The FDIC and NCUA recently released their reports of the second quarter health of the institutions they insure. They also released the 2015 Second Quarter Call Reports of all the insured institutions. We use these reports to derive our financial health grades for each institution. We have finished importing this data, and all of the health grades for banks and credit unions have been updated to reflect the June 30, 2015 reports.
You can view the latest health ratings of your bank or credit union in our Bank Health Ratings page. This page also has a table of banks and credit unions ranked by Texas ratio, a standard financial health metric.
Here are a few of the noteworthy excerpts from the FDIC press release on its Q2 report:
- Total loan and lease balances increased $185 billion (2.2 percent) during the second quarter. For the 12 months ended June 30, loans and leases increased $437.8 billion (5.4 percent). At community banks, loan balances rose 2.7 percent during the second quarter of 2015 and increased 8.8 percent during the past 12 months.
- Net Interest Margins Remain Under Pressure: The average net interest margin (the difference between the average yield on banks' interest-earning investments and the average interest expense of funding those investments) rose to 3.06 percent in the second quarter from 3.02 percent in the first quarter, but remained below the 3.15 percent average in second quarter 2014. Average margins at community banks of 3.57 percent in the second quarter were up from 3.54 percent in the first quarter, but down from 3.61 percent in second quarter 2014.
- "Problem List" Continues to Shrink: The number of banks on the FDIC's Problem List fell from 253 to 228 during the second quarter. This is the smallest number of problem banks in nearly seven years and is down dramatically from the peak of 888 in the first quarter of 2011. Total assets of problem banks fell from $60.3 billion to $56.5 billion during the second quarter.
- Deposit Insurance Fund (DIF) Rises $2.3 Billion to $67.6 Billion: The DIF increased from $65.3 billion in the first quarter to $67.6 billion in the second quarter, largely driven by $2.3 billion in assessment income. The DIF reserve ratio rose from 1.03 percent to 1.06 percent during the quarter.
- The FDIC insures deposits at the nation's banks and savings associations, 6,348 as of June 30, 2015 (down from 6,419 from the previous quarter)
The number of "problem banks" continues to fall. According to the FDIC, the number of banks on the FDIC's "Problem List" declined from 253 to 228 during the quarter. In recent times, that number peaked at 888 in Q1 of 2011.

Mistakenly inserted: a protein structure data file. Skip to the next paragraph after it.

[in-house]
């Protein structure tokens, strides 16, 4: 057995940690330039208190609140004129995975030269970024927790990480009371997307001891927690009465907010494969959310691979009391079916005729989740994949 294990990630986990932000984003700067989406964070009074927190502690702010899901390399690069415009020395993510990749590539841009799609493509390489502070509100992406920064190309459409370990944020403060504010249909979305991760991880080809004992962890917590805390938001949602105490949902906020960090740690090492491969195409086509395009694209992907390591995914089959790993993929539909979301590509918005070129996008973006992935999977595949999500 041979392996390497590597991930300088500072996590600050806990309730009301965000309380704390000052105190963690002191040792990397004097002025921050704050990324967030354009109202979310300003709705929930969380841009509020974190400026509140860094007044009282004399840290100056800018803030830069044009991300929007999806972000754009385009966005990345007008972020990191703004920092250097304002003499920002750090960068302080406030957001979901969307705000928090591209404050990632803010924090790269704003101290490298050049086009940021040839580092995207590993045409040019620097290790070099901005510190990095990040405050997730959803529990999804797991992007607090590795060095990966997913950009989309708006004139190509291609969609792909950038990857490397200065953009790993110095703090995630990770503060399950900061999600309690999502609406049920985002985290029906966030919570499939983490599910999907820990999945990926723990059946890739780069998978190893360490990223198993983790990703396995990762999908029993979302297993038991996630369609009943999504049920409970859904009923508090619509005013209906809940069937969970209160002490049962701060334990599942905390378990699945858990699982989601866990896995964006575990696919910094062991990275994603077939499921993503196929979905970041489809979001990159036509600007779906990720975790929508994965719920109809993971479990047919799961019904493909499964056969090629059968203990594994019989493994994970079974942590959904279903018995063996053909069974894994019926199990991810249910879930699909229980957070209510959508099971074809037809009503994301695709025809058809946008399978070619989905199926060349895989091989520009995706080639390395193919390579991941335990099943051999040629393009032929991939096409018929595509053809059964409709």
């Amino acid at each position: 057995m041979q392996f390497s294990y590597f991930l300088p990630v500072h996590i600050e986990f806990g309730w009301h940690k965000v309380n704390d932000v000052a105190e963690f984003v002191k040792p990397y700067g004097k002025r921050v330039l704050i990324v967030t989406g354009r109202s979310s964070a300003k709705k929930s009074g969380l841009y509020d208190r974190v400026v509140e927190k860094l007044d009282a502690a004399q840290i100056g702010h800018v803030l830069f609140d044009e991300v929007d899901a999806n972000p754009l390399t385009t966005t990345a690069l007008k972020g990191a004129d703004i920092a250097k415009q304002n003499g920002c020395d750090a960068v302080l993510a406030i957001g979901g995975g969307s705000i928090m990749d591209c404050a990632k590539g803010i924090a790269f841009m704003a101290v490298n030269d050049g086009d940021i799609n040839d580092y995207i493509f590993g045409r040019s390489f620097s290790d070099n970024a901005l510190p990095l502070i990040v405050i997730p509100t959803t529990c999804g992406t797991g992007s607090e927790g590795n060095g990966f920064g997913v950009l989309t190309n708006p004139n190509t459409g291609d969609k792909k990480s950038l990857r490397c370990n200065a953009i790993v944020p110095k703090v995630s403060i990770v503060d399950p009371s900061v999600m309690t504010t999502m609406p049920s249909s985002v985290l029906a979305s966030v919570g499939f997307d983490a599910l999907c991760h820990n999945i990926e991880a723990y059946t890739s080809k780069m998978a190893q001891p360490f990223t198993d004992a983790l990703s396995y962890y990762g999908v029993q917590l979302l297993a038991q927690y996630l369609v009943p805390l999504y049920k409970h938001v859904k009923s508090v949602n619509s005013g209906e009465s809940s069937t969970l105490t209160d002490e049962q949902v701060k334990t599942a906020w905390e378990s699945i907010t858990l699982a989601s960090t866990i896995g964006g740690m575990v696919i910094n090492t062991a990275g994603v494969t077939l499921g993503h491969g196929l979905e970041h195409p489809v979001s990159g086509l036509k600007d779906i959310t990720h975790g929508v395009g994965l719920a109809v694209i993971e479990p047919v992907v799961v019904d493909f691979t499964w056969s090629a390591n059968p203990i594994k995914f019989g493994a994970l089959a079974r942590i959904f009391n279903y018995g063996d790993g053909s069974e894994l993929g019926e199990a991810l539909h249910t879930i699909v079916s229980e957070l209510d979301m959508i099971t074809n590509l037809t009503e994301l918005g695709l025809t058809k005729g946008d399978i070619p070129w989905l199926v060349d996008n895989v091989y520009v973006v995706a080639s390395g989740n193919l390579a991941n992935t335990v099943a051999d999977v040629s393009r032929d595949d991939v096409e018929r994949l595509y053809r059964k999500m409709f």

The FDIC doesn't name any of these problem banks. Calculated Risk Blog has an unofficial list of 282 problem banks based on public enforcement actions. When I reported on the FDIC's 2015 Q1 report in June, the unofficial problem bank number was 324.
Here are a few of the noteworthy excerpts from the NCUA press release on its Q2 report:
- Total loans at federally insured credit unions reached $745.2 billion in the second quarter of 2015, an increase of 3.2 percent from the previous quarter and 10.6 percent from a year earlier.
- The loans-to-shares ratio at the end of the second quarter was 75.5 percent, up 2.2 percentage points from the previous quarter and up 3.9 percentage points from the end of the second quarter of 2014. The ratio is nearing the system’s rolling 10-year average of 76.3 percent.
- Membership in federally insured credit unions grew to 101,084,138 at the end of the second quarter of 2015, an increase of more than three million from the end of the second quarter of 2014.
- The number of federally insured credit unions fell to 6,159 at the end of the second quarter, 270 fewer than at the end of the second quarter of 2014, a decline of 4.2 percent.
- A year earlier, 97 percent of credit unions were well-capitalized. As of June 30, 2015, less than one percent of federally insured credit unions were undercapitalized.
One nice thing to see in both the FDIC and NCUA reports is higher loan balances. For the quarter they increased 2.2% at the banks and 3.2% at the credit unions. Credit unions also reported an increase in their loans-to-shares ratio. This indicates that both banks and credit unions are making more loans which means they will be needing more deposits, and that will lead to higher deposit rates.